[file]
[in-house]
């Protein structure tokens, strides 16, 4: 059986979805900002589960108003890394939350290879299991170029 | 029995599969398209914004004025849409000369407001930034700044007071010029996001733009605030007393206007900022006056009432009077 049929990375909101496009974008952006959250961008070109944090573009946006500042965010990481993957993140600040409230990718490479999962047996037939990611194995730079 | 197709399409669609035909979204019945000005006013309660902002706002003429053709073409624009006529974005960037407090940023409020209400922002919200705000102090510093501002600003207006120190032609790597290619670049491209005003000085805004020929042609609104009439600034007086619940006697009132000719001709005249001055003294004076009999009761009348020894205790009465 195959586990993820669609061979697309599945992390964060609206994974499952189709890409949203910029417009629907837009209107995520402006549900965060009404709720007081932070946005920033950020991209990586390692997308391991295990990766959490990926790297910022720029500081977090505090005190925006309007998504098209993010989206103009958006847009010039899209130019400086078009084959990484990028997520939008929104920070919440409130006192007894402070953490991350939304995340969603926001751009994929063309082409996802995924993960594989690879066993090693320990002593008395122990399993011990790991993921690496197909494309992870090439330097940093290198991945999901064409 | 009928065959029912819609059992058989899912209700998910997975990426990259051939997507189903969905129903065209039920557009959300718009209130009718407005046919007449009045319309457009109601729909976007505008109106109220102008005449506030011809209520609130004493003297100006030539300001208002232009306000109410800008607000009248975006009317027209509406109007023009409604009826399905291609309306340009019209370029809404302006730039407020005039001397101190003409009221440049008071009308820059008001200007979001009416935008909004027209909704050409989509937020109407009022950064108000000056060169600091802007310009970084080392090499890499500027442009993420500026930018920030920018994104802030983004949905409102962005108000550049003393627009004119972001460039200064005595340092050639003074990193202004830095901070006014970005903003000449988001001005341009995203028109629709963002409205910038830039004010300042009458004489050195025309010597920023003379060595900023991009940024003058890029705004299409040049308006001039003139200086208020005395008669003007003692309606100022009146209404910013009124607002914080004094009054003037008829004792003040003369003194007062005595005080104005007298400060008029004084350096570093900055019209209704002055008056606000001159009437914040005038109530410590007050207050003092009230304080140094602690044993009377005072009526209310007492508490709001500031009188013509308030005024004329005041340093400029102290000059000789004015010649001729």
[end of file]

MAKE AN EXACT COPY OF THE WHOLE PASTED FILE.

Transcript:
[in-house]
């Protein structure tokens, strides 16, 4: 059986979805900002589960108003890394939350290879299991170029 | 029995599969398209914004004025849409000369407001930034700044007071010029996001733009605030007393206007900022006056009432009077 049929990375909101496009974008952006959250961008070109944090573009946006500042965010990481993957993140600040409230990718490479999962047996037939990611194995730079 | 197709399409669609035909979204019945000005006013309660902002706002003429053709073409624009006529974005960037407090940023409020209400922002919200705000102090510093501002600003207006120190032609790597290619670049491209005003000085805004020929042609609104009439600034007086619940006697009132000719001709005249001055003294004076009999009761009348020894205790009465 195959586990993820669609061979697309599945992390964060609206994974499952189709890409949203910029417009629907837009209107995520402006549900965060009404709720007081932070946005920033950020991209990586390692997308391991295990990766959490990926790297910022720029500081977090505090005190925006309007998504098209993010989206103009958006847009010039899209130019400086078009084959990484990028997520939008929104920070919440409130006192007894402070953490991350939304995340969603926001751009994929063309082409996802995924993960594989690879066993090693320990002593008395122990399993011990790991993921690496197909494309992870090439330097940093290198991945999901064409 | 009928065959029912819609059992058989899912209700998910997975990426990259051939997507189903969905129903065209039920557009959300718009209130009718407005046919007449009045319309457009109601729909976007505008109106109220102008005449506030011809209520609130004493003297100006030539300001208002232009306000109410800008607000009248975006009317027209509406109007023009409604009826399905291609309306340009019209370029809404302006730039407020005039001397101190003409009221440049008071009308820059008001200007979001009416935008909004027209909704050409989509937020109407009022950064108000000056060169600091802007310009970084080392090499890499500027442009993420500026930018920030920018994104802030983004949905409102962005108000550049003393627009004119972001460039200064005595340092050639003074990193202004830095901070006014970005903003000449988001001005341009995203028109629709963002409205910038830039004010300042009458004489050195025309010597920023003379060595900023991009940024003058890029705004299409040049308006001039003139200086208020005395008669003007003692309606100022009146209404910013009124607002914080004094009054003037008829004792003040003369003194007062005595005080104005007298400060008029004084350096570093900055019209209704002055008056606000001159009437914040005038109530410590007050207050003092009230304080140094602690044993009377005072009526209310007492508490709001500031009188013509308030005024004329005041340093400029102290000059000789004015010649001729």